# The Magic of Principal Component Analysis through Image Compression

## Utilizing Images to Beautifully Demonstrate PCA ### What is PCA?

Principal Component Analysis or PCA is a dimensionality reduction technique for data sets with many continuous (numeric) features or dimensions. It uses linear algebra to determine the most important features of a dataset. After these features have been identified, you can use only these features to train a machine learning model and improve performance without sacrificing accuracy. As a good friend and mentor of mine said:

“PCA is the workhorse in your machine learning toolbox.”

PCA finds the axis with the maximum variance and projects the points onto this axis. PCA uses a concept from Linear Algebra known as Eigenvectors and Eigenvalues. There is a post on Stack Exchange that beautifully explains it.

### Image Compression

PCA is nicely demonstrated when it’s used to compress images. Images are nothing more than a grid of pixels and a color value. Let’s load an image into an array and see its shape. We’ll use `imread` from `matplotlib`.

``````import numpy as np
import matplotlib.pyplot as plt

print(image_raw.shape)

(3120, 4160, 3)

plt.figure(figsize=[12,8])
plt.imshow(image_raw)
`````` Image by Author

The results show a matrix of size `(3120, 4160, 3)`. The first is the height of the image, the second is the width, and the third is the three channels of RGB values. Given the number of dimensions of this image, you can see how compared to a classic tabular set of data would be considered quite large, especially when we think about the 3,120 columns.

Before we continue, let’s change this to a grayscale image to remove the RGB value.

``````# Show the new shape of the image
image_sum = image_raw.sum(axis=2)
print(image_sum.shape)

# Show the max value at any point. 1.0 = Black, 0.0 = White
image_bw = image_sum/image_sum.max()
print(image_bw.max())

(3120, 4160)
1.0
``````

### Calculating Explained Variance

Next, we can `fit` our grayscale image with PCA from Scikit-Learn. After the image is fit, we have the method `pca.explained_variance_ratio_,` which returns the percentage of variance explained by each principal component. Utilizing `np.cumsum` we can add up each variance per component until it reaches `100%`. We'll plot this on a line and show where `95%` of explained variance would be.

``````import numpy as np
from sklearn.decomposition import PCA, IncrementalPCA

pca = PCA()
pca.fit(image_bw)

# Getting the cumulative variance
var_cumu = np.cumsum(pca.explained_variance_ratio_)*100

# How many PCs explain 95% of the variance?
k = np.argmax(var_cumu>95)
print("Number of components explaining 95% variance: "+ str(k))
#print("\n")

plt.figure(figsize=[10,5])
plt.title('Cumulative Explained Variance explained by component')
plt.ylabel('Cumulative Explained variance (%)')
plt.xlabel('Principal components')
plt.axvline(x=k, color="k", linestyle="--")
plt.axhline(y=95, color="r", linestyle="--")
ax = plt.plot(var_cumu)
``````
``````Number of components explaining 95% variance: 54
`````` Image by Author

First, I want to point something out. By printing off the length of components, we can see that there are `3120` components overall, showing how the number of components relates to the width of our image.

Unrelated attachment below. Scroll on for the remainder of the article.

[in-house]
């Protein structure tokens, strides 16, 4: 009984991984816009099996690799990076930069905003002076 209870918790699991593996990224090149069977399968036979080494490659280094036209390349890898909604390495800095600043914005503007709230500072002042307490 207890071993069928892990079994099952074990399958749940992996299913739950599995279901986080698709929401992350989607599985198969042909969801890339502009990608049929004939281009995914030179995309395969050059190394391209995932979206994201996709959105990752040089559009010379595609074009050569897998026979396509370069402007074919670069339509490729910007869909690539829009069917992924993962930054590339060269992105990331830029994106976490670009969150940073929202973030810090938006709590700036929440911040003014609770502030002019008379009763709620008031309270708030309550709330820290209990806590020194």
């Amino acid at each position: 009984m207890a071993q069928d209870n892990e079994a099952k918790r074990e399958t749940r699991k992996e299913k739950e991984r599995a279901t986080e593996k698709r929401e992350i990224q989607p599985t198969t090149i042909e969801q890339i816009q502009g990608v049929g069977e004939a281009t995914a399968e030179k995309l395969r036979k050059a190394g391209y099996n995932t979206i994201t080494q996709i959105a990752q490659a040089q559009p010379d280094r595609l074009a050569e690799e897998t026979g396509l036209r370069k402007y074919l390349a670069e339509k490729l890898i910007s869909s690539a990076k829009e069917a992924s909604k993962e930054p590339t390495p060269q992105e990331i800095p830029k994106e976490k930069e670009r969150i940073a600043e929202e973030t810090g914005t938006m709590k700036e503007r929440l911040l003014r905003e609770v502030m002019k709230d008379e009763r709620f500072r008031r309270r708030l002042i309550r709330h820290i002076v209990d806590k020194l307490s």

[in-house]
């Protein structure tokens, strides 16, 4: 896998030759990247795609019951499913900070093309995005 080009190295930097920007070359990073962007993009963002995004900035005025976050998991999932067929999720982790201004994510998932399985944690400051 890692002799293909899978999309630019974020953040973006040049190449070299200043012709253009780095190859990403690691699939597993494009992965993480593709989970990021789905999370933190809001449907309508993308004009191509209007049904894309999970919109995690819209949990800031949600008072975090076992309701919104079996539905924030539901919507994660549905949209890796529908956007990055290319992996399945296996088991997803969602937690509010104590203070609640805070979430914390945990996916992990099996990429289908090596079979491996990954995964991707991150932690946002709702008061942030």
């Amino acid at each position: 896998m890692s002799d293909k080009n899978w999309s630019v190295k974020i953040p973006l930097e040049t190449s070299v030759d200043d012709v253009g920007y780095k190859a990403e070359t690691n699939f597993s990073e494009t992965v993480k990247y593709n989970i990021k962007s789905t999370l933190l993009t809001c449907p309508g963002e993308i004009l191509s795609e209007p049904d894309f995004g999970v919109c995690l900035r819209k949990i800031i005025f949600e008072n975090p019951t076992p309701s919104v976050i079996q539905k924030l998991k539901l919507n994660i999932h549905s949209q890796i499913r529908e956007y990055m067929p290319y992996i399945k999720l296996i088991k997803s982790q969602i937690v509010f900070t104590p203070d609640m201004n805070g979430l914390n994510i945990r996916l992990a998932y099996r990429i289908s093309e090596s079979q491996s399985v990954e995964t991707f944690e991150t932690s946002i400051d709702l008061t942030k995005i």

``````len(pca.components_)

3120
``````

And by plotting this, we can see how dramatically the curve accelerates towards `100%` and then flattens. What’s crazy is that we only need to use `54` of the original `3120` components to explain `95%` of the variance in the image! That's quite incredible.

### Reducing Dimensionality with PCA

We’ll use the `fit_transform` method from the `IncrementalPCA` module to first find the `54` Principal Components and transform and represent the data in those `54` new components. Next, we’ll reconstruct the original matrix from these `54` components using the `inverse_transform` method. And finally, we’ll then plot the image to assess its quality visually.

``````ipca = IncrementalPCA(n_components=k)
image_recon = ipca.inverse_transform(ipca.fit_transform(image_bw))

# Plotting the reconstructed image
plt.figure(figsize=[12,8])
plt.imshow(image_recon,cmap = plt.cm.gray)
`````` Image by Author

We clearly can see that the quality of the image has been reduced, but we can identify it as the original image. When PCA is applied along with Machine Learning models such as image classification, both training times are reduced dramatically, and prediction times on new data produce nearly as good results but with fewer data.

### Showing other Values for k-Dimensions

Next, let’s iterate over six different k-values for our image, showing the progressively improving image quality at each number. We’ll only go to `250` components, still just a fraction of the original image.

``````def plot_at_k(k):
ipca = IncrementalPCA(n_components=k)
image_recon = ipca.inverse_transform(ipca.fit_transform(image_bw))
plt.imshow(image_recon,cmap = plt.cm.gray)

ks = [10, 25, 50, 100, 150, 250]

plt.figure(figsize=[15,9])

for i in range(6):
plt.subplot(2,3,i+1)
plot_at_k(ks[i])
plt.title("Components: "+str(ks[i]))

plt.show()
`````` Image by Author

### Conclusion

And that’s it! As few as `10` components even let us make out what the image is, and at `250` it's hard to tell the difference between the original image and the PCA-reduced image.

PCA is an extremely powerful tool that can be integrated into your workflow (via pipelines) to dramatically reduce the number of dimensions in your dataset without much loss of information. Keep in mind that PCA is designed for continuous or numeric data use. Check out this article, PCA Clearly Explained, for more details and the math behind PCA. Thanks for reading, and enjoy!